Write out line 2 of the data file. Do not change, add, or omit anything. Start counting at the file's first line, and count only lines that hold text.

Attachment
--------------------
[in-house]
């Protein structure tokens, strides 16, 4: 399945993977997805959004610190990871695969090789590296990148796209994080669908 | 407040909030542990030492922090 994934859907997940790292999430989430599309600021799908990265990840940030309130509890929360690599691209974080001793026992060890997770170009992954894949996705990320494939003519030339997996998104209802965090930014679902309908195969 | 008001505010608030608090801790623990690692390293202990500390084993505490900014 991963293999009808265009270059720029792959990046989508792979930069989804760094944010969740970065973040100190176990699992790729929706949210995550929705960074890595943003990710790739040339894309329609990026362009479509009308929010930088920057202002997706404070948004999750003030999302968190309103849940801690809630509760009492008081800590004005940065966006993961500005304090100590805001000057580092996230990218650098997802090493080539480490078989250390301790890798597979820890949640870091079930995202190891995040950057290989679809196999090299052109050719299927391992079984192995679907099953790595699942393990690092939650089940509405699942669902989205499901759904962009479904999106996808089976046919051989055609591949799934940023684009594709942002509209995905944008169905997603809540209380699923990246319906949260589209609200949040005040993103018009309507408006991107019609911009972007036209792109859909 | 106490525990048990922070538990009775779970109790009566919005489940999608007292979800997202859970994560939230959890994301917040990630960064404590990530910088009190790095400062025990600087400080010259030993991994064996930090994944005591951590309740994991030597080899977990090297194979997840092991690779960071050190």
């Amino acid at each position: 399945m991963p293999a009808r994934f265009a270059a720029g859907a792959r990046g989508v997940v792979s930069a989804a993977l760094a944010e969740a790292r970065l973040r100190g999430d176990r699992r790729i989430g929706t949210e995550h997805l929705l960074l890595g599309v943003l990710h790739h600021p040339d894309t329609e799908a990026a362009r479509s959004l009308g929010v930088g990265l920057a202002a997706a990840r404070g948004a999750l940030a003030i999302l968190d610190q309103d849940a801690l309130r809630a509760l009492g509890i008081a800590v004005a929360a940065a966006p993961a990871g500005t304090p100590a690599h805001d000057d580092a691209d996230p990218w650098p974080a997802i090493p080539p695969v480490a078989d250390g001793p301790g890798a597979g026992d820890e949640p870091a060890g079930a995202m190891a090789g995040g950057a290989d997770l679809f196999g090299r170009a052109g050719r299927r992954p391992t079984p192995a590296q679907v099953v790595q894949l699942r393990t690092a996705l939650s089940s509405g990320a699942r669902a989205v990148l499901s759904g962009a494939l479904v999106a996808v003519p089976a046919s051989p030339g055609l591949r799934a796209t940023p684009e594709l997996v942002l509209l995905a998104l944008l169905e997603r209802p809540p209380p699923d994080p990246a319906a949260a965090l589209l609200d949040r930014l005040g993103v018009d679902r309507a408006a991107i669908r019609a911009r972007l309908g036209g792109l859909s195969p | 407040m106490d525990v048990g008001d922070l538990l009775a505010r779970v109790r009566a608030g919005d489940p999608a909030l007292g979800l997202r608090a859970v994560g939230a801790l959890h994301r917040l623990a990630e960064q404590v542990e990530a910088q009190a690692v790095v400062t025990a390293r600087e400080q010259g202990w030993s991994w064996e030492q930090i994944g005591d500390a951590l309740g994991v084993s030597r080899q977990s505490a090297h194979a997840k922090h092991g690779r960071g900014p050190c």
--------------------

């Protein structure tokens, strides 16, 4: 399945993977997805959004610190990871695969090789590296990148796209994080669908 | 407040909030542990030492922090 994934859907997940790292999430989430599309600021799908990265990840940030309130509890929360690599691209974080001793026992060890997770170009992954894949996705990320494939003519030339997996998104209802965090930014679902309908195969 | 008001505010608030608090801790623990690692390293202990500390084993505490900014 991963293999009808265009270059720029792959990046989508792979930069989804760094944010969740970065973040100190176990699992790729929706949210995550929705960074890595943003990710790739040339894309329609990026362009479509009308929010930088920057202002997706404070948004999750003030999302968190309103849940801690809630509760009492008081800590004005940065966006993961500005304090100590805001000057580092996230990218650098997802090493080539480490078989250390301790890798597979820890949640870091079930995202190891995040950057290989679809196999090299052109050719299927391992079984192995679907099953790595699942393990690092939650089940509405699942669902989205499901759904962009479904999106996808089976046919051989055609591949799934940023684009594709942002509209995905944008169905997603809540209380699923990246319906949260589209609200949040005040993103018009309507408006991107019609911009972007036209792109859909 | 106490525990048990922070538990009775779970109790009566919005489940999608007292979800997202859970994560939230959890994301917040990630960064404590990530910088009190790095400062025990600087400080010259030993991994064996930090994944005591951590309740994991030597080899977990090297194979997840092991690779960071050190």